The Palestinians plan to turn to the United Nations Security Council on September 15 to demand a deadline be set for Israel's withdrawal to 1967 borders, senior Fatah official Nabil Shaath told the Palestinian news agency Ma'an on Thursday.
If the Security Council rejects the initiative, Shaath said, the Palestinians would open their case against Israel at the International Criminal Court.
This is part of the "diplomatic surprise" Palestinian President Mahmoud Abbas promised last week, Shaath said.
The Arab League will meet in Cairo September 7-9 to discuss providing Abbas with an Arab umbrella of support. Abbas is already backed in principle by Saudi Arabia and Egypt.
Meanwhile, the Jordanian newspaper Alghrad reported on Thursday that Abbas and Prime Minister Benjamin Netanyahu held a secret meeting in Amman days before the cease-fire was signed ending the war in Gaza.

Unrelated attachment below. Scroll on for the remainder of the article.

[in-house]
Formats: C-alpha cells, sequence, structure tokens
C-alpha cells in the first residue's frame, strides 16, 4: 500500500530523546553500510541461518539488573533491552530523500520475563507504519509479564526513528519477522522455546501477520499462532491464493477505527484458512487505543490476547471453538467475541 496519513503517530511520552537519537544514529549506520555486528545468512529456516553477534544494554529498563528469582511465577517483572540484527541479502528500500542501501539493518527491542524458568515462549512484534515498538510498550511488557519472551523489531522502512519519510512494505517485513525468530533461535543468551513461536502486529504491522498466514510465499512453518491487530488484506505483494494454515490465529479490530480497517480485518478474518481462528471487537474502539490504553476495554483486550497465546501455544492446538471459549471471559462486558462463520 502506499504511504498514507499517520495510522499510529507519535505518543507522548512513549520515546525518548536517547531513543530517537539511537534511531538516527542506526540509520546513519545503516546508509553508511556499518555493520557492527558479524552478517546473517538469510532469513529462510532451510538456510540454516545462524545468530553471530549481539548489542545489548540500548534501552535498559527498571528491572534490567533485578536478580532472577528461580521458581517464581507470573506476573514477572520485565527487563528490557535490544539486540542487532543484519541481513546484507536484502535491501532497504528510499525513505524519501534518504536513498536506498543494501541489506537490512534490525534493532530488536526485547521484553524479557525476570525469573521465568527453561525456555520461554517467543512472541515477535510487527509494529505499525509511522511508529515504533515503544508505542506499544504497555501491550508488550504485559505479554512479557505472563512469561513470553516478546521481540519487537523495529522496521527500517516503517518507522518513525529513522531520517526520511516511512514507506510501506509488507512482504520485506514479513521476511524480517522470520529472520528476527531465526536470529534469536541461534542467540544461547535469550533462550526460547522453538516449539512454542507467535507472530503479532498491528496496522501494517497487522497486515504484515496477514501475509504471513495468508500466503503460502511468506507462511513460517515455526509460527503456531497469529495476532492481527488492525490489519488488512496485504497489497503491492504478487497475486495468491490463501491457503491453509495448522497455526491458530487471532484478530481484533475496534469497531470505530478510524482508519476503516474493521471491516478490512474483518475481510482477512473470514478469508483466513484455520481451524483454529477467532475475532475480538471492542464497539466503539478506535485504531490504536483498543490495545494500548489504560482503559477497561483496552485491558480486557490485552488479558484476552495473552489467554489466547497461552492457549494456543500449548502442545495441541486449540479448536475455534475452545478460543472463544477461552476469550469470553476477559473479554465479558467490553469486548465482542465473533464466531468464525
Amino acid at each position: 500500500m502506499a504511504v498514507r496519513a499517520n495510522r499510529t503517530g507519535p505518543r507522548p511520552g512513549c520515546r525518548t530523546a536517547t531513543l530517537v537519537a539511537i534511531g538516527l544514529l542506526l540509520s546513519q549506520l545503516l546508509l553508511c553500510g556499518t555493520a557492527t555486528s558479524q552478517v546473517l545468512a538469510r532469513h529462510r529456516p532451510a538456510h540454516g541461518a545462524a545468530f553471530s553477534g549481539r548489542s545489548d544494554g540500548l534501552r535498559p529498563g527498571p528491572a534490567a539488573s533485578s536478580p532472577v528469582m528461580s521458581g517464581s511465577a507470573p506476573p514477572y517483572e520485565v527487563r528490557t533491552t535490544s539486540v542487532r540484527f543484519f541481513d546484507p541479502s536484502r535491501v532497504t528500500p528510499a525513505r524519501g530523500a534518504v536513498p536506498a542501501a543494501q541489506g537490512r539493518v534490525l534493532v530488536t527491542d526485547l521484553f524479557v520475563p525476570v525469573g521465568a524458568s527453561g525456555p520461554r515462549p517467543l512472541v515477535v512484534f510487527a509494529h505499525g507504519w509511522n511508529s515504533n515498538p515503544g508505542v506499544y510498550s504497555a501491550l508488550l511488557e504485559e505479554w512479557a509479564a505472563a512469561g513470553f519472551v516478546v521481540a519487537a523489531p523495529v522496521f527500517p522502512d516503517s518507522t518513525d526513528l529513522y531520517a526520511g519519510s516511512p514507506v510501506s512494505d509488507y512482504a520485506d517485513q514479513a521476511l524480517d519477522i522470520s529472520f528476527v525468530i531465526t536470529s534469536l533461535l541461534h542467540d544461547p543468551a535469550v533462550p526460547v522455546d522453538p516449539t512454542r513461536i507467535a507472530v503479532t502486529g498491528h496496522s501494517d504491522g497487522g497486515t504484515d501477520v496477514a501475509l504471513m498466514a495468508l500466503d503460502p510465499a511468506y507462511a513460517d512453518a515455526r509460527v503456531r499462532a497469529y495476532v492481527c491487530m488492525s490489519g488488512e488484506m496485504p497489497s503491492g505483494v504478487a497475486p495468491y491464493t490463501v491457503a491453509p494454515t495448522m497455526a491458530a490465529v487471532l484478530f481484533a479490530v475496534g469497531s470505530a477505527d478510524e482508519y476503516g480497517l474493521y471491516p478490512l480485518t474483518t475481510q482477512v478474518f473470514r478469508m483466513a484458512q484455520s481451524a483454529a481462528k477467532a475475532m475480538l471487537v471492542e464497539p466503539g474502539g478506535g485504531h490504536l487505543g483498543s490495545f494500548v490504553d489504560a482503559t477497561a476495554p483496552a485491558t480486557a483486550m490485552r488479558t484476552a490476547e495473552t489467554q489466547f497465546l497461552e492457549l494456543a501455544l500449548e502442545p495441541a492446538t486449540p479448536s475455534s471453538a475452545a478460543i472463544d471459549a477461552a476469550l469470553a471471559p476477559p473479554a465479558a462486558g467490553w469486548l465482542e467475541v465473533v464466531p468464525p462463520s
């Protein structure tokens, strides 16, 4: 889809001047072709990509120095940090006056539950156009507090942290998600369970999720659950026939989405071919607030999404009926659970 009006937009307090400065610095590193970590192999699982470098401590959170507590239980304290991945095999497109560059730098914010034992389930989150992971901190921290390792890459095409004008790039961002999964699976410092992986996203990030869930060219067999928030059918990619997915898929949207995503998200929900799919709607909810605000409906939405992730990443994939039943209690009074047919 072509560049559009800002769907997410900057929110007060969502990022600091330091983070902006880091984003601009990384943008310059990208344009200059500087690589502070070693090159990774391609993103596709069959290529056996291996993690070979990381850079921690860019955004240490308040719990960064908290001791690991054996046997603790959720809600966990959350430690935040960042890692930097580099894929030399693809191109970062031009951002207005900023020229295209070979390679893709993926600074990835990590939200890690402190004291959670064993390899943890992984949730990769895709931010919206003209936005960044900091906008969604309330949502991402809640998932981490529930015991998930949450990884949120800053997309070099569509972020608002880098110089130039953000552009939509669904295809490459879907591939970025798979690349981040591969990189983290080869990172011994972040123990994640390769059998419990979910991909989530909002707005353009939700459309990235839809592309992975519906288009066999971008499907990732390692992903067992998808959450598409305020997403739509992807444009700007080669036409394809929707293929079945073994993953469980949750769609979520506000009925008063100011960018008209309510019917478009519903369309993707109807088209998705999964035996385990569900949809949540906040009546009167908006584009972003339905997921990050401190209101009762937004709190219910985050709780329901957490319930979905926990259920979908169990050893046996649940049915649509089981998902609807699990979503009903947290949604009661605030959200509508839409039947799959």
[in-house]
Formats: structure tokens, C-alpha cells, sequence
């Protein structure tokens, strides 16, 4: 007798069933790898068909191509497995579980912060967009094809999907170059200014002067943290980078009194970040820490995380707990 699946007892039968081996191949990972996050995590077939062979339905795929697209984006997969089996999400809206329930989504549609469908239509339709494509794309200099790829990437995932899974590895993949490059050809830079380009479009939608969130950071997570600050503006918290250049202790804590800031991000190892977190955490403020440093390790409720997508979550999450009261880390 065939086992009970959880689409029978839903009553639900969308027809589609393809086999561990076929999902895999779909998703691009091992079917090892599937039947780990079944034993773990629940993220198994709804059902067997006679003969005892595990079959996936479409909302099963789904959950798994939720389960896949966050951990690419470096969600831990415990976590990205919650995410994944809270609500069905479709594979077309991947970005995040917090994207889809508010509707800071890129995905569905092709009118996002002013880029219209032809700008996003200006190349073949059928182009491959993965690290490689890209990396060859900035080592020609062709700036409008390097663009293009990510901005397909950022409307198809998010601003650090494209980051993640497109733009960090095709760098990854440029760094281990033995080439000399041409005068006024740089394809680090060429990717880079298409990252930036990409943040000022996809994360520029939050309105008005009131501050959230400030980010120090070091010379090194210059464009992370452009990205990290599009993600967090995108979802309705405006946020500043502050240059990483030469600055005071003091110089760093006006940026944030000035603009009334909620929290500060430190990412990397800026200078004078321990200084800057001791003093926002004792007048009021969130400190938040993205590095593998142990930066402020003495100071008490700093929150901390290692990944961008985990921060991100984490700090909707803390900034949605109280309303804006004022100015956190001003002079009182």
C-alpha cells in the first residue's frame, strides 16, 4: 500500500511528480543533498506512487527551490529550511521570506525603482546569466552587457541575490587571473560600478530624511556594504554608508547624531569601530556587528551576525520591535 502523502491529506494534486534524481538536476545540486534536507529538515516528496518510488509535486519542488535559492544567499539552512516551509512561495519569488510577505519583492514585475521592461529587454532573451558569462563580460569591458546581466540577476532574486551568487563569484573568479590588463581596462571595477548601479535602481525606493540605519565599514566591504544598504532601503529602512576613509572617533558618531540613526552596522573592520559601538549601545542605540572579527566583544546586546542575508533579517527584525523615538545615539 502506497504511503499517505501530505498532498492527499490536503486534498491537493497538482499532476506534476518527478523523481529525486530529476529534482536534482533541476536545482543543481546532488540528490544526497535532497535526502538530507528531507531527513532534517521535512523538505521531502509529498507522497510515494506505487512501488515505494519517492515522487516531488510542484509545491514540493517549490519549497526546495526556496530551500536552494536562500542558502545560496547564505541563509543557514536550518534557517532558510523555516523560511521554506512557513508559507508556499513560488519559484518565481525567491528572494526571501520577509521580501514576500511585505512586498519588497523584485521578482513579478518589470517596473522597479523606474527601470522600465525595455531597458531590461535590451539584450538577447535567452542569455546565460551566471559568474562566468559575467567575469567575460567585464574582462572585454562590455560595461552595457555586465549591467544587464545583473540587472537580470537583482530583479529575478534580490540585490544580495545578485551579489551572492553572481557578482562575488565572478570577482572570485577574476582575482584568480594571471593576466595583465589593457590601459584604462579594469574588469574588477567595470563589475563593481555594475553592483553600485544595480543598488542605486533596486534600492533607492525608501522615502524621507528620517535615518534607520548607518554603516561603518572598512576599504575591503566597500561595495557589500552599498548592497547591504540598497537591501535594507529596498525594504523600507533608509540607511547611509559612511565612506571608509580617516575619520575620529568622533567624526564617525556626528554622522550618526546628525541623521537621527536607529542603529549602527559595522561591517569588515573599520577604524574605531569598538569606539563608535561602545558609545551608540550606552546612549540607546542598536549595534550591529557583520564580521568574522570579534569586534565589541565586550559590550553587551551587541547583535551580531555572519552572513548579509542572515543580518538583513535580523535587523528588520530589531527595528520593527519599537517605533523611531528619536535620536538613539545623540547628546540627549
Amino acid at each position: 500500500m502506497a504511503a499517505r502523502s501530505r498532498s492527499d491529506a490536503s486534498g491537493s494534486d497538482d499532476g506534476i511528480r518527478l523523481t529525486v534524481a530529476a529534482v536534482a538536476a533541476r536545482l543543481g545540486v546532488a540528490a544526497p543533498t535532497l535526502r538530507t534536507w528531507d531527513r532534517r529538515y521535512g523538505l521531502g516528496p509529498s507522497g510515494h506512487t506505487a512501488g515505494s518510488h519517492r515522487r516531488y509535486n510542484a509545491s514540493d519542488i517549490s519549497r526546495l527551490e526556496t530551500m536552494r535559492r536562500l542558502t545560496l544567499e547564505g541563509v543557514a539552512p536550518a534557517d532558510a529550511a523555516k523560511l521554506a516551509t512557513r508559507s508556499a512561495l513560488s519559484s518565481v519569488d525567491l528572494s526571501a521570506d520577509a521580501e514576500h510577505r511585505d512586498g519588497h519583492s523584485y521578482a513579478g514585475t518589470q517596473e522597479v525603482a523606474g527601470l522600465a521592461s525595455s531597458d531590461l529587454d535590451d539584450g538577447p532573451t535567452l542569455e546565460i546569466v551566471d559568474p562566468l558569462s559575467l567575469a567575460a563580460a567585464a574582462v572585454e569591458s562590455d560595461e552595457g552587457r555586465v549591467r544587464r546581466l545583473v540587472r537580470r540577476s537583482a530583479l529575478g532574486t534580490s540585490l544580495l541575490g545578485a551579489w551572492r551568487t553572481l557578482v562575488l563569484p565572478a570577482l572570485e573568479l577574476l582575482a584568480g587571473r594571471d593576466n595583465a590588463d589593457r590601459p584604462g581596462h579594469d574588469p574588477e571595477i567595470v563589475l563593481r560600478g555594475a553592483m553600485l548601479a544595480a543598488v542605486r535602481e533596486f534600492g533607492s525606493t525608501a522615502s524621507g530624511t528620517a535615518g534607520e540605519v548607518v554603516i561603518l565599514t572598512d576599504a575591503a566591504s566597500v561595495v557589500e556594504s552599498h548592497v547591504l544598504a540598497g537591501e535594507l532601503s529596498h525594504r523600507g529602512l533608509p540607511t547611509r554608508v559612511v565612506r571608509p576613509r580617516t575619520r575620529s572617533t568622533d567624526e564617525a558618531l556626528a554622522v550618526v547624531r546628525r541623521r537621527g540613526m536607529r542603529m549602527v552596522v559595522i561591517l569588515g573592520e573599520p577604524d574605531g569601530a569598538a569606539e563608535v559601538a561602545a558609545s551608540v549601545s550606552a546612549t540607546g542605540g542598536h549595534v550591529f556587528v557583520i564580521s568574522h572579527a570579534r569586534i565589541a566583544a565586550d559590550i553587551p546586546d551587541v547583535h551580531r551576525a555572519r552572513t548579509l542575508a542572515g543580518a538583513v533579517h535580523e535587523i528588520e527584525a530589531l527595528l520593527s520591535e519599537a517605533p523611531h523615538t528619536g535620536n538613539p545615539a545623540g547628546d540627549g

No details were given about the meeting, and no official from Jordan, Israel or the Palestinian Authority would confirm that it in fact happened.
Netanyahu told a press conference on Wednesday night that Israel had secured a "great military and political" achievement in the Gaza war and that Hamas had been dealt a "heavy blow."
Responding to a journalist's question, the prime minister said: "We would be happy to see Abu-Mazen's [Abbas'] forces enter the Gaza Strip." The Palestinian president, he said "has to decide which side he is on. We hope he will continue to support a peace deal with Israel."
Last week, prior to the truce, Netanyahu told a press conference that dramatic changes in the region promise a "new political horizon," even as Hamas and Israel continued to exchange fire after the collapse of the previous round of truce talks.
"I hope Abbas will have a significant part in the new diplomatic horizon. I expect to start talks with a Palestinian government which can abandon the path of terror," Netanyahu said.
Netanyahu will convene the political-security cabinet on Thursday evening at the Defense Ministry headquarters in Tel Aviv to discuss the cease-fire, which has held now for two days.
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